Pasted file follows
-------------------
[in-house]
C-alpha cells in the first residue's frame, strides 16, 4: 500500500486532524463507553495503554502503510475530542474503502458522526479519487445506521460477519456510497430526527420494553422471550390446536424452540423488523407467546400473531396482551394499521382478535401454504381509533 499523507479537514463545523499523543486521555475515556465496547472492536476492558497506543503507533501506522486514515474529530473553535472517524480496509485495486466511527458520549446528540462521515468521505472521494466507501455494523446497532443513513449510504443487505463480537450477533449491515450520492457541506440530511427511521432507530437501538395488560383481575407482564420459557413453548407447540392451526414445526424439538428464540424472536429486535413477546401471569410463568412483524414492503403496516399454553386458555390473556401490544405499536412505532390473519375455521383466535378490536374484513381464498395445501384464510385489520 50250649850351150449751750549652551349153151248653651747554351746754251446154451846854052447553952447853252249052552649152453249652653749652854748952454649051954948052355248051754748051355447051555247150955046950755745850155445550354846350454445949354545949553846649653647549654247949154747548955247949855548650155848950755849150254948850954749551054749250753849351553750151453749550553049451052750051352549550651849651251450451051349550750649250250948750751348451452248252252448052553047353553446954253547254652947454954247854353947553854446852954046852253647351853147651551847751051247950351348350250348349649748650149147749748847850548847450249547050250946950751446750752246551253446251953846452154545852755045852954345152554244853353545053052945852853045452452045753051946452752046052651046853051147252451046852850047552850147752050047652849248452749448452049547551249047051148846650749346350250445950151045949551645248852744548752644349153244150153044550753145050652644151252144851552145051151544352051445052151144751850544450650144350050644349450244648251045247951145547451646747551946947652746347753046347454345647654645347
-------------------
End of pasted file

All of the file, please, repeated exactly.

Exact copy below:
[in-house]
C-alpha cells in the first residue's frame, strides 16, 4: 500500500486532524463507553495503554502503510475530542474503502458522526479519487445506521460477519456510497430526527420494553422471550390446536424452540423488523407467546400473531396482551394499521382478535401454504381509533 499523507479537514463545523499523543486521555475515556465496547472492536476492558497506543503507533501506522486514515474529530473553535472517524480496509485495486466511527458520549446528540462521515468521505472521494466507501455494523446497532443513513449510504443487505463480537450477533449491515450520492457541506440530511427511521432507530437501538395488560383481575407482564420459557413453548407447540392451526414445526424439538428464540424472536429486535413477546401471569410463568412483524414492503403496516399454553386458555390473556401490544405499536412505532390473519375455521383466535378490536374484513381464498395445501384464510385489520 50250649850351150449751750549652551349153151248653651747554351746754251446154451846854052447553952447853252249052552649152453249652653749652854748952454649051954948052355248051754748051355447051555247150955046950755745850155445550354846350454445949354545949553846649653647549654247949154747548955247949855548650155848950755849150254948850954749551054749250753849351553750151453749550553049451052750051352549550651849651251450451051349550750649250250948750751348451452248252252448052553047353553446954253547254652947454954247854353947553854446852954046852253647351853147651551847751051247950351348350250348349649748650149147749748847850548847450249547050250946950751446750752246551253446251953846452154545852755045852954345152554244853353545053052945852853045452452045753051946452752046052651046853051147252451046852850047552850147752050047652849248452749448452049547551249047051148846650749346350250445950151045949551645248852744548752644349153244150153044550753145050652644151252144851552145051151544352051445052151144751850544450650144350050644349450244648251045247951145547451646747551946947652746347753046347454345647654645347